The College of Saint Rose assistant softball coach Kara Faraone watches as Sophia Miranda pitches during a softball clinic Saturday, Feb. 27, at Bethlehem Central High School. The clinic attracted approximately 40 players from across northern Albany County. Rob Jonas/Spotlight
BETHLEHEM — With the first day of high school softball practices starting in less than a week, the Bethlehem Softball Booster Club held a clinic to prepare area players for tryouts.
Approximately 40 players participated in the two-hour evening clinic Saturday, Feb. 27, at Bethlehem Central High School. Coaches from the Massachusetts College of Liberal Arts and The College of Saint Rose were among those who worked with the players on fielding, pitching, hitting and agility.
“All the credit goes to Antoinette Rarick, our booster club president,” said Bethlehem varstiy coach Karen Gentile. “She has a lot of connections throughout softball because her daughter, Kaitlyn, travels around and plays for different teams.”
MCLA coach Jamie Trudeau guided the players through the mechanics of hitting – an aspect of the sport that is being emphasized more these days to offset the dominance pitchers have had in softball for the last couple of decades.
“We’re breaking down the mechanics of the swing so that when all of those drills come together, they can develop a solid swing,” said Trudeau.
Pat Blum used a series of drills to help players improve their footwork. Players hopped over small cones, ran sideways through a fabric ladder and practiced running backwards.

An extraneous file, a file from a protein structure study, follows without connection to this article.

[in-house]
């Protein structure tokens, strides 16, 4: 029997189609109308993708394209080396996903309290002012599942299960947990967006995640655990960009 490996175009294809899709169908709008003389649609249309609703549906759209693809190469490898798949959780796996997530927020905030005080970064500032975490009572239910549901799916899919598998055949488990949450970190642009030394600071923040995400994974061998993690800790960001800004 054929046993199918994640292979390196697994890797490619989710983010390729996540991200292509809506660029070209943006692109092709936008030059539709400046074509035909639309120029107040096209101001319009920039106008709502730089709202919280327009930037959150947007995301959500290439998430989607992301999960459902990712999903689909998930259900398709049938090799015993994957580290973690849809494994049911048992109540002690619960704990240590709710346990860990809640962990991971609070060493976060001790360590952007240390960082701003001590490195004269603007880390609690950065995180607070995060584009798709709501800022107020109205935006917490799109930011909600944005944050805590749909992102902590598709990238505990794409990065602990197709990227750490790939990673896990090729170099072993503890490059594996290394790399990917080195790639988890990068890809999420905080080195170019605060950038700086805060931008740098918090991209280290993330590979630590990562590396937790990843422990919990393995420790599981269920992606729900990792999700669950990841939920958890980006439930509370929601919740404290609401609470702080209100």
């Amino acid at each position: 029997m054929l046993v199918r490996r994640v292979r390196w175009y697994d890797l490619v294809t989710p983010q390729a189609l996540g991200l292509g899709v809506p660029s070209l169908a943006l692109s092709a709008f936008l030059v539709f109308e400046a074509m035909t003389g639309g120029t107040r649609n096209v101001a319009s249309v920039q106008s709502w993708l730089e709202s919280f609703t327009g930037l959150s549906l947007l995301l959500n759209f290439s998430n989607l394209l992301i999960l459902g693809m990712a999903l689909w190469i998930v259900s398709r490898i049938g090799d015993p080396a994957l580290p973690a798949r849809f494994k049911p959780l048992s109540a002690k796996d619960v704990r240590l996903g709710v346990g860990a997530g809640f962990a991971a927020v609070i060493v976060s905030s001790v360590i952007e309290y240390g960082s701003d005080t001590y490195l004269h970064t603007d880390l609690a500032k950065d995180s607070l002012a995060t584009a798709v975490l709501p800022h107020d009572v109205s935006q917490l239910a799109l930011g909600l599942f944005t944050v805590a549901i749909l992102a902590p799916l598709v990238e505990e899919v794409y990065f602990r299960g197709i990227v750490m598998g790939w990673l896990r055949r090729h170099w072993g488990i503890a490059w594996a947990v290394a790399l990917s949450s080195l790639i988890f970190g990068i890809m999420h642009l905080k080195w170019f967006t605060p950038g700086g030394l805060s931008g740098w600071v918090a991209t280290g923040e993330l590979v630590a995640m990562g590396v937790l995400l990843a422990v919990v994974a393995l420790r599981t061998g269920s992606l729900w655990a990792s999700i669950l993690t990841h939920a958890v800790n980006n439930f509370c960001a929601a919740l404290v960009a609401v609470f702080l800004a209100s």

“Agility-wise, pretty much the biggest thing is quick feet,” said Blum. “And the girls who think they’re too slow, they’re not. They just have to be quicker with their feet.”
Gentile said timing the clinic close to when spring sports practices begin gives the players a head start.
“We want to get these girls ready for tryouts,” said Gentile. “And, it’s a good fundraiser for our softball booster club.”
Having college coaches teach the players those fundamentals also helps, as some of them are getting ready for playing at the next level.
“Any time you can get young girls involved to prepare them for college softball, you have to reach out and help,” said Blum.
And it can also give the coaches an idea of what talent exists in Bethlehem and surrounding communities such as Albany, Colonie and Guilderland.
“It’s a good experience, especially for the younger girls who need to be exposed to this level of softball,” said Gentile.
Ultimately, said Trudeau, it’s about giving young softball players the tools they need to be successful.
“I do it more for the players and their development. It’s an opportunity for me to give back to the sport,” said Trudeau.
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